The next day the second contractor came, and every job I wanted him to do was 10x more complicated than I had intended or felt it should be. Instead of just updating the electrical service, the whole house needed to be rewired or the insurance company wouldn’t accept it. I knew this wasn’t true. And we do intend to rewire what we can, bit by bit, but for now, it’s about having adequate service. When it came to the plumbing, it was all just so complicated. The plumbing was all over the house (in reality, the bathrooms are stacked above the kitchen and powder room, the asbestos would have to be dealt with (it’s an unfinished basement-yes the insulation should be updated, but that’s another thing we can do in time) and as far as installing a water heater… Well it just doesn’t get more complicated. The water heater would have to be vented up the chimney (which we had hoped to be able to restore for use with gas coal baskets in the fireplaces) and up to the roof top. A chimney cap would be required, and it would no doubt run us thousands of dollars, but it HAD to be done! My husband came home about that time and asked the gentleman what he thought, and he said it was all just so complicated he could hardly wrap his head around it. Not a good sign in my books. He looked at the repairs on the house, the paint, the landscaping. Just so much to do! True, but he was only there for the systems. Seemed pretty simple to me. But I was discouraged about the water heater.
And where was that water heater? I hadn’t yet heard from Lowe’s about delivery? I called them. It seemed I had ordered a special order model, and it would be there in approximately three weeks. Three weeks?!?!? I can’t wait that long for hot water! I cancelled the order, they connected me with the local store, and I purchased one they had in stock.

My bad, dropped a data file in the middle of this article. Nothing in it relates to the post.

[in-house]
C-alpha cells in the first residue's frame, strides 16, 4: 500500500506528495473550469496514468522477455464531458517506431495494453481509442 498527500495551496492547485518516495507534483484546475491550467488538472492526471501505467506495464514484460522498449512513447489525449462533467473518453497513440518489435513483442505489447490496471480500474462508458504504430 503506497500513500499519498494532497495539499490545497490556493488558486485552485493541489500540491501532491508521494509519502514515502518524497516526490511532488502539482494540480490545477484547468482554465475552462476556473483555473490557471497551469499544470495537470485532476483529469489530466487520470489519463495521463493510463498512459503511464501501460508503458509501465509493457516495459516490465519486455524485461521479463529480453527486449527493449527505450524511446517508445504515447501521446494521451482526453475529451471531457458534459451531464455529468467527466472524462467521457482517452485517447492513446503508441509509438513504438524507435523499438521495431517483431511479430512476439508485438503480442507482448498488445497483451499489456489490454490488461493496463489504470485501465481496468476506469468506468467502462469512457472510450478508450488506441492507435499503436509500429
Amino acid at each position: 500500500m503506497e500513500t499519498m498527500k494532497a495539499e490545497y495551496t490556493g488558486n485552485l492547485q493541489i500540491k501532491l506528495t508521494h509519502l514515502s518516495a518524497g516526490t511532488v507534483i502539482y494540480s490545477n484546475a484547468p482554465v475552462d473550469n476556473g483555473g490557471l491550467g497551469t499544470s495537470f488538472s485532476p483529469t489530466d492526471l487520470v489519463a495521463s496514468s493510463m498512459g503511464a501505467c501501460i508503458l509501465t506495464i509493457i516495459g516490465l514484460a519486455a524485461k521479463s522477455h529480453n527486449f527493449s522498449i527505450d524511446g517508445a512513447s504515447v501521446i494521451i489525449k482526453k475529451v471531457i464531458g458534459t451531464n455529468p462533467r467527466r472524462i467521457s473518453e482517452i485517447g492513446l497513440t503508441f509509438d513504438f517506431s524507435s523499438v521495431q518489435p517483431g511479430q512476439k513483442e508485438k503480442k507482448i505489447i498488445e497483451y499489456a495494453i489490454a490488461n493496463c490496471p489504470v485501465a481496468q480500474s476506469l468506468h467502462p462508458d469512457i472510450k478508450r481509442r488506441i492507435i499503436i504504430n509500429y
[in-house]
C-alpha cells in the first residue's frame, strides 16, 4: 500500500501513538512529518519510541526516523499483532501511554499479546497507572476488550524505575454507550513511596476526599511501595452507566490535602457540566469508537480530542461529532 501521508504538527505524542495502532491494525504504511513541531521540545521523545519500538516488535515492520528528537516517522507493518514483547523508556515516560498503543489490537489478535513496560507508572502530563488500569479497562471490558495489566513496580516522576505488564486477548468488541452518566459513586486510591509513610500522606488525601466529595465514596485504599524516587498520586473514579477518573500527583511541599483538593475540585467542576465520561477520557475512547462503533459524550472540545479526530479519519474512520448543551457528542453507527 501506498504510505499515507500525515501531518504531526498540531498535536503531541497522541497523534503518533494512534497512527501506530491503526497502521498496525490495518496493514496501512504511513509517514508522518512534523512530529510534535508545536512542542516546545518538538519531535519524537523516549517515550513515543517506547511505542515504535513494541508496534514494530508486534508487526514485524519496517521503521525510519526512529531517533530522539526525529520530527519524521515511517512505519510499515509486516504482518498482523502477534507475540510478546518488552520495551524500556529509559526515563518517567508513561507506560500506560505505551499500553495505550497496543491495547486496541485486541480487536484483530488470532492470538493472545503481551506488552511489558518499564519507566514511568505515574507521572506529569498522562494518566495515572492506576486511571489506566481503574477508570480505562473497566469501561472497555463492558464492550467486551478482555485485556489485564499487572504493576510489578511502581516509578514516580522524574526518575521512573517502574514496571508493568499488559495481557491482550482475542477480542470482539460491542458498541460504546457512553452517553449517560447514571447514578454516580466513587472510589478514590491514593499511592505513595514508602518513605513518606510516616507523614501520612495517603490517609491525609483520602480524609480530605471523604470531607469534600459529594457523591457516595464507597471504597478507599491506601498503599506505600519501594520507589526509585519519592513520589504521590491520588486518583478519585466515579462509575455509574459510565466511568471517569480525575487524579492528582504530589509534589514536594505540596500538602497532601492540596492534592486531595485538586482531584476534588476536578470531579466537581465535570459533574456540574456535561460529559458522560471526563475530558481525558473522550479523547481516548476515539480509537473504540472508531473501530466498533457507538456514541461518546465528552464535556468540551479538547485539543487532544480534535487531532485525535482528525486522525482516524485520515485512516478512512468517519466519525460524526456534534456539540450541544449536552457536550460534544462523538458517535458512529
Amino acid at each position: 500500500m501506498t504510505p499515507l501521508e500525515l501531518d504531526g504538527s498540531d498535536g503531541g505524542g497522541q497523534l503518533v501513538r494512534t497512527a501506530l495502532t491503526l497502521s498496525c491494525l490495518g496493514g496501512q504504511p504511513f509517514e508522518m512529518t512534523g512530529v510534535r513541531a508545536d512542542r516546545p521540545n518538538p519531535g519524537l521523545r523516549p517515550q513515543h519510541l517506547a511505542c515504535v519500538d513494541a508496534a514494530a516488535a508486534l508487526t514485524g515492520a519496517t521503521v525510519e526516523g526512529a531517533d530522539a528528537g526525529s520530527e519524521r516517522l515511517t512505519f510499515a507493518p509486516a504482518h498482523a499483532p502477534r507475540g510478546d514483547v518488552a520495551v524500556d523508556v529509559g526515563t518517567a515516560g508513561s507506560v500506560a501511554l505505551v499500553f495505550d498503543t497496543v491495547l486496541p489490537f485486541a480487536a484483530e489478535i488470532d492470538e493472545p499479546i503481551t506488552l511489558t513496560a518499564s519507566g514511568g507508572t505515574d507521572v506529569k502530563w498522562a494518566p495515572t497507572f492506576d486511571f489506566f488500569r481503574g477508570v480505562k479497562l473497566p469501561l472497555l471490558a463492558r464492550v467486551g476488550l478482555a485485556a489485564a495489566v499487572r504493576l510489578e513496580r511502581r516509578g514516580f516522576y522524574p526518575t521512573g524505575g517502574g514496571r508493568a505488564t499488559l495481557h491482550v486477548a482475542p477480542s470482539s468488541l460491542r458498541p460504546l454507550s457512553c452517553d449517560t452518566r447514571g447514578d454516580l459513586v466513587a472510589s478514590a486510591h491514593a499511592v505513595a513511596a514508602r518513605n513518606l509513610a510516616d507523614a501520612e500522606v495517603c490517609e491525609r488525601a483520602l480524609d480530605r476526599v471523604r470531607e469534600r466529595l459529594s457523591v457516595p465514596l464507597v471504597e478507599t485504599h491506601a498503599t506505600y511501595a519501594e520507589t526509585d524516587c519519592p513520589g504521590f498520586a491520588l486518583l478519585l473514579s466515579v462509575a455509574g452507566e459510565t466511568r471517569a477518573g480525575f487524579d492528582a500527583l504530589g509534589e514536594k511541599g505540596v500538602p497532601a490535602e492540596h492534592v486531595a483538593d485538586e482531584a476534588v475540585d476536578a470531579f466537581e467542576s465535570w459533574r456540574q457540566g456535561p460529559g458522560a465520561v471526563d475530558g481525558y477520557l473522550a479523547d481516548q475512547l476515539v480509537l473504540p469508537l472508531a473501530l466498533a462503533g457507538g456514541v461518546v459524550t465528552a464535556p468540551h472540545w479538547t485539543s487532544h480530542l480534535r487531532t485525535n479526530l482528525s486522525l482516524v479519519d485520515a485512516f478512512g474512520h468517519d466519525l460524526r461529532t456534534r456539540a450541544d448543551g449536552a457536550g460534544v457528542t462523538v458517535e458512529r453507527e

I knew by now I needed to call water and gas to see if I truly did have gas running to the property. We could find no meter, but since there were still gas jets and outlets in the walls from years gone by, I knew there had been gas at one time. And there were gas lines under the house that fed to the fireplaces on the first floor. The question remained, however, was there still a gas service to the property?
In the mean time, a third contractor came out and thought the venting for the water heater should be simple. But all these differing opinions were confusing me. My neighbor checked with the inspector and it turns out that a regular water heater would need to vent through the chimney, but a high efficiency could go out the wall.
Was the one I ordered from Lowe’s high efficiency? Uh…no. So I went into the store and cancelled that order as well.
By now I had made up my mind that the boxwoods in the front had to go.
Water and gas came and showed me where the meter had been. Under the house! No wonder we couldn’t find it. I had never thought to look under the house. The guy told me to go ahead and have the plumbing done for the water heater (and my gas stove) and they would test the lines, and if the lines were sound, they’d set the meter where it had been. If they were not, they’d redo the lines and set the meter outside.